To Sarah Mitchell, NSW Education Minister:
The article in today's Telegraph where you are foisting off the responsibility of banning student mobiles in schools is an absolute joke.
I have vast experience across all levels of education across this country.
But more importantly I have five grandchildren who are addicted to mobile phones. The two youngest will scream loud enough to wake the neighbourhood if the phones are removed.
I also need to mention I had many years of experience in employment with the CES. Employers' biggest complaints were school kids had no people skills mainly because they hadn't learnt to have a conversation, just talk in text on mobiles.
Successful education is about having good partnerships with students, parents, communities and school staff. Problem is you can't have a partnership without a relationship and you can't build a relationship without a conversation.
It's about actively listening and understanding each other.
School staff need to be listening and doing things with all stakeholders not the 'I know what is best for you' routine.
My advice to you is to stop worrying about the politics of who you are going to offend by banning mobiles in schools and make the right decision now before we lose more generations of children to social media.
Please, please do not wreck this beautiful bush walk with luxury accommodation and so on. It would ruin this wilderness. In fact it would no longer be wilderness.
I have a dream, as the saying goes. I dream that Australia is a world heritage nation, based on the custodianship of our First Nations who spent 65,000 years here.
The South East NSW region has the highest percentage of original bush national park in Australia, according to the recent publication of a map on the internet. The biodiversity of our country extends back to the heritage of the Gondwana era when we were attached to Antarctica.
The post-COVID-19 era demonstrates how rapidly regional Australia is developing. Our pristine region must be maintained. Ecotourism, not the 40s-60s spending their often obscenely high salaries on luxury tourism.
Follow-the-money is not the motto for regional heritage Australia, as the goal for health and wellness. We in the Bega Valley Shire are morphing into the ACT, and appear to be reflecting what could be a pilot project.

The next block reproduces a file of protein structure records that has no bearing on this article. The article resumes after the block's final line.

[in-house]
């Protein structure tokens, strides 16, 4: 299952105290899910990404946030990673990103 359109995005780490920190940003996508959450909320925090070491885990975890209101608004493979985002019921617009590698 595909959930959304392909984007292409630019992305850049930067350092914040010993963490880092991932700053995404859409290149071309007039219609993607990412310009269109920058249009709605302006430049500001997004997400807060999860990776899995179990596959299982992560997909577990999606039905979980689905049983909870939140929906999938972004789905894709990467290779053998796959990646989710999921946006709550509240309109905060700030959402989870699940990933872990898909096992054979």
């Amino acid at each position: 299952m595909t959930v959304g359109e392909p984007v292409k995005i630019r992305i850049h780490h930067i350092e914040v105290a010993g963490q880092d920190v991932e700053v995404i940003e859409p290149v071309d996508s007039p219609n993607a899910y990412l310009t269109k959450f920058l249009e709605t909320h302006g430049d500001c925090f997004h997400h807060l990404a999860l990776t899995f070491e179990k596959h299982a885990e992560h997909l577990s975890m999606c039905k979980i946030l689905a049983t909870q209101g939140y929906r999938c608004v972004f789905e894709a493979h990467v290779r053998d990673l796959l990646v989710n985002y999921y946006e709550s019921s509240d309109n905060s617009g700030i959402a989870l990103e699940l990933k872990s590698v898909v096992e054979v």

Our First Nations deserve a voice that requires different governance. Regions, not states, offer the potential for the federal governance of regions not states. Socially democratic values are strong already in Australia, and our youth are speaking loudly along the new pathways we are now treading.
The Light-to-Light track should partner the values of the Bundian Way - treasure our ecological biodiversity. Open our bush, mountains and coastlines for respectful tourism that will display the incredible creativity of the nations now.
In a few generations they are now a valued part of a multicultural society of many former civilisations.
To the manager, Sapphire Marketplace Bega:
This letter is to supplement and hopefully reinforce the many verbal complaints I have made about the errant trolley problem in the vicinity of your store.
There are no trolley bays at ground level in the open area of Littleton Gardens and it is nothing to see more than a dozen scattered around. Not only are they unsightly, they could well be a danger to the public.
The previous Sunday I noticed a trolley, picked up by the wind, trundling around the car park. It could well have hit a car or, heaven forbid, a person. A disabled person like me would have no hope of avoiding it. Who then would be sued?
At least there are more trolley bays at Coles, which is one of the main reasons I do most of my shopping there. Which brings me to my experience yesterday at the marketplace.
I pulled up at the disabled parking area at the base of the steps to find three trolleys over the gutter and in the bay where I park. I had to leave the rear of my car partly out into the roadway, which in itself is dangerous.
There were more trolleys at the bottom of the ramp and I counted another 11 at various spots around the gardens area.
Why are there not more designated trolley bays? Why is council not more concerned about the welfare of residents and ratepayer? Why does it take an old lady like me to bring it to your attention?
So what is the answer? For a start the centre could get rid of the unkempt garden at the base of the steps and build a proper signposted trolley bay. That might be the beginning of public education, which is part of the problem.
I don't doubt you would meet with some resistance as naturally most councillors would prefer more people to park underground where there are more bays. Sadly for the council, there are many like me who simply do not like parking underground - it is claustrophobic and full of petrol fumes.
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